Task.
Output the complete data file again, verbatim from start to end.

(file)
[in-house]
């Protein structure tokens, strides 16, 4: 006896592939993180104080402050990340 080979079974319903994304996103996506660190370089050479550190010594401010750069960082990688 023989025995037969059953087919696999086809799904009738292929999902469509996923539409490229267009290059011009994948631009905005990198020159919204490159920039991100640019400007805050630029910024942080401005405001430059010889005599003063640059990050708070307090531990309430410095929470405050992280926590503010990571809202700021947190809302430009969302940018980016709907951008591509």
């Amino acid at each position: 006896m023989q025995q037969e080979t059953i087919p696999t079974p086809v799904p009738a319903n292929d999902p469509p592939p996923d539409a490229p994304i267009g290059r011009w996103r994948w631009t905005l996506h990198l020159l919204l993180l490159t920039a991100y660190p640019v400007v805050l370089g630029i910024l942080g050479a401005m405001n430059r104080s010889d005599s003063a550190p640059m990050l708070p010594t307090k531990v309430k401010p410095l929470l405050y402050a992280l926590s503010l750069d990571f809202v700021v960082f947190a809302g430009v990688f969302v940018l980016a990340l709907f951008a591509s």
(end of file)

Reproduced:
[in-house]
């Protein structure tokens, strides 16, 4: 006896592939993180104080402050990340 080979079974319903994304996103996506660190370089050479550190010594401010750069960082990688 023989025995037969059953087919696999086809799904009738292929999902469509996923539409490229267009290059011009994948631009905005990198020159919204490159920039991100640019400007805050630029910024942080401005405001430059010889005599003063640059990050708070307090531990309430410095929470405050992280926590503010990571809202700021947190809302430009969302940018980016709907951008591509």
């Amino acid at each position: 006896m023989q025995q037969e080979t059953i087919p696999t079974p086809v799904p009738a319903n292929d999902p469509p592939p996923d539409a490229p994304i267009g290059r011009w996103r994948w631009t905005l996506h990198l020159l919204l993180l490159t920039a991100y660190p640019v400007v805050l370089g630029i910024l942080g050479a401005m405001n430059r104080s010889d005599s003063a550190p640059m990050l708070p010594t307090k531990v309430k401010p410095l929470l405050y402050a992280l926590s503010l750069d990571f809202v700021v960082f947190a809302g430009v990688f969302v940018l980016a990340l709907f951008a591509s």